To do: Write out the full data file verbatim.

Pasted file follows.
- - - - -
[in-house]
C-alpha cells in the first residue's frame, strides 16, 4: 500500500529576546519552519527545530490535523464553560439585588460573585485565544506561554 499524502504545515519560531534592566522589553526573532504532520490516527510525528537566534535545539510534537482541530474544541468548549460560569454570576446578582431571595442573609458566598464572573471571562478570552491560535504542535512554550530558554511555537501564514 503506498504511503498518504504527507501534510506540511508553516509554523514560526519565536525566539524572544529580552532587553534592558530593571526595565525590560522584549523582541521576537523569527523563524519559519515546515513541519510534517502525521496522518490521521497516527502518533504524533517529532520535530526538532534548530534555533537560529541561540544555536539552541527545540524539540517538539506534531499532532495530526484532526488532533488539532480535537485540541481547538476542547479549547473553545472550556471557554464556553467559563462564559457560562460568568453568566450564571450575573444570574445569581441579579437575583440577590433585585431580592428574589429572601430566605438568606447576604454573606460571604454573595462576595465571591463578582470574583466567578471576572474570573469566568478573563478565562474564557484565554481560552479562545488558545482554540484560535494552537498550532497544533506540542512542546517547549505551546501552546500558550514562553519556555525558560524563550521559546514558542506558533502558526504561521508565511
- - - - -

[in-house]
C-alpha cells in the first residue's frame, strides 16, 4: 500500500529576546519552519527545530490535523464553560439585588460573585485565544506561554 499524502504545515519560531534592566522589553526573532504532520490516527510525528537566534535545539510534537482541530474544541468548549460560569454570576446578582431571595442573609458566598464572573471571562478570552491560535504542535512554550530558554511555537501564514 503506498504511503498518504504527507501534510506540511508553516509554523514560526519565536525566539524572544529580552532587553534592558530593571526595565525590560522584549523582541521576537523569527523563524519559519515546515513541519510534517502525521496522518490521521497516527502518533504524533517529532520535530526538532534548530534555533537560529541561540544555536539552541527545540524539540517538539506534531499532532495530526484532526488532533488539532480535537485540541481547538476542547479549547473553545472550556471557554464556553467559563462564559457560562460568568453568566450564571450575573444570574445569581441579579437575583440577590433585585431580592428574589429572601430566605438568606447576604454573606460571604454573595462576595465571591463578582470574583466567578471576572474570573469566568478573563478565562474564557484565554481560552479562545488558545482554540484560535494552537498550532497544533506540542512542546517547549505551546501552546500558550514562553519556555525558560524563550521559546514558542506558533502558526504561521508565511